trimester had birth defects These data are for symptomatic and asymptomatic mothers Reynolds MR, Jones AM, Petersen EE, et al. Vital Signs: Update on Zika VirusAssociated Birth Defects and Evaluation of All U.S. Infants with Congenital Zika Virus Exposure U.S. Zika Pregnancy Registry, 2016. MMWR Morb Mortal Wkly Rep 2017;66:366-373. ZRBD data Baseline prevalence of birth defects associated with zika infection CDC case definition was retrospectively applied to the population-based birth defects data collected in 3 areas of the country in 2013-2014 Massachusetts, North Carolina, and Atlanta, Georgia All Zika-related Birth defects 2.86/1000

Brain abnormality/microcephaly 1.5/1000 Cragan JD, Mai CT, Petersen EE, et al. Baseline Prevalence of Birth Defects Associated with Congenital Zika Virus Infection Massachusetts, North Carolina, and Atlanta, Georgia, 20132014. MMWR Morb Mortal Wkly Rep 2017;66:219222. Zika-related Birth Defects January through September 2016 USZPR reported 26 infants/fetuses born to 442 mothers with the same baseline birth defects born to mothers with laboratory evidence of Zika Virus Infection These data suggest a 20 fold increase in all Zika-related birth defects 30 fold increase in brain abnormalities and microcephaly

Cragan JD, Mai CT, Petersen EE, et al. Baseline Prevalence of Birth Defects Associated with Congenital Zika Virus Infection Massachusetts, North Carolina, and Atlanta, Georgia, 20132014. MMWR Morb Mortal Wkly Rep 2017;66:219222. Vital Signs Morbidity and Mortality Weekly Report April 4, 2017 Zika Virus Infection in Kentucky Cases with evidence of Zika in Kentucky (Updated 5/03/2017) 34 cases with laboratory-confirmed Zika virus infection Adult cases have had travel exposure and/or sexual exposure to a traveler. No known local transmission. Most commonly reported symptoms in Kentucky: 97% Rash 74% Fever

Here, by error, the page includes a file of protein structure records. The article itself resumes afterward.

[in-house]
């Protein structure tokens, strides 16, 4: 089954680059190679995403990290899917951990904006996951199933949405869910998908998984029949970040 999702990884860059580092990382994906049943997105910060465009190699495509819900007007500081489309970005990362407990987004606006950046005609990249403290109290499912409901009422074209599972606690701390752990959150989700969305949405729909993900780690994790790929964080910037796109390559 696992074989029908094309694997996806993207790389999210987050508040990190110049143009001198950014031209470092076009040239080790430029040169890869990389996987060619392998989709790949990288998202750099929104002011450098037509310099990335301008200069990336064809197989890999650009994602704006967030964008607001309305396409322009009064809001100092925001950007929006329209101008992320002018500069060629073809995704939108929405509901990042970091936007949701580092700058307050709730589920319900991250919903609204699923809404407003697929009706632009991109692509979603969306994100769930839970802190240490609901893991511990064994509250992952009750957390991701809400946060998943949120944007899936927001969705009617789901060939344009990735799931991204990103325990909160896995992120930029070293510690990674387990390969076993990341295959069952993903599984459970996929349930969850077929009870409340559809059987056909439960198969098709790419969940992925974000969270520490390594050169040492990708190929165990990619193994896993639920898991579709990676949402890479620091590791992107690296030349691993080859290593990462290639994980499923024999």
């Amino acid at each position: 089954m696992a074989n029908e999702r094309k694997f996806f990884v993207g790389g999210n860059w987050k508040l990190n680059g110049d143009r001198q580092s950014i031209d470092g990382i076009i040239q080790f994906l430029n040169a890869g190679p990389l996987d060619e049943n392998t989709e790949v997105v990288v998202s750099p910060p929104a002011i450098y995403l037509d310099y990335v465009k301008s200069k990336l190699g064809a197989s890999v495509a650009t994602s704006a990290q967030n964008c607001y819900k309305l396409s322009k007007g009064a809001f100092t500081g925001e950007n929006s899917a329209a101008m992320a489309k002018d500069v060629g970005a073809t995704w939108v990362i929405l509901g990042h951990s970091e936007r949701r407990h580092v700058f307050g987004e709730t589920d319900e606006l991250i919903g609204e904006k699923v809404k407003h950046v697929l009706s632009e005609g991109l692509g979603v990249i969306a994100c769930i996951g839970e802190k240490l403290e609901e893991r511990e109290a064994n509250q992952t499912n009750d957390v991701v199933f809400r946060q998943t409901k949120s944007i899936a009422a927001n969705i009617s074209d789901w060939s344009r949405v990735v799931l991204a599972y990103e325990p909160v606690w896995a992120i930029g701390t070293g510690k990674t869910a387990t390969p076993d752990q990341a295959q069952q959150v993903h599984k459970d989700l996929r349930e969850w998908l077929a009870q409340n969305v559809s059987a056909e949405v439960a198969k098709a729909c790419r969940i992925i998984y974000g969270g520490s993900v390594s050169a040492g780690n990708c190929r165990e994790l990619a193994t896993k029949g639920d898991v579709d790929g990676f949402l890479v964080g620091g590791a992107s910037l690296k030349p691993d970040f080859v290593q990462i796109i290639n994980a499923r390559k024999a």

71% Arthralgia 54% Conjunctivitis Following this talk . You should be familiar with the US Zika Pregnancy Registry (USZPR) and Zika-Related Birth Defects Surveillance (ZBDS) You should be able to recognize some of the Zika-related birth defects Have an understand of the similarities and differences between the USZPR and ZBDS Have an understanding of why it is important to collect surveillance data on Zika virus and its effects Be familiar with recent Zika prevalence data in the US and Kentucky Questions?

Judy Theriot, MD, CPE Medial Director Commission for Children with Special Health Care Needs [email protected]

Recently Viewed Presentations

  • Midterm 1 Name: Student ID: University of Waterloo

    Midterm 1 Name: Student ID: University of Waterloo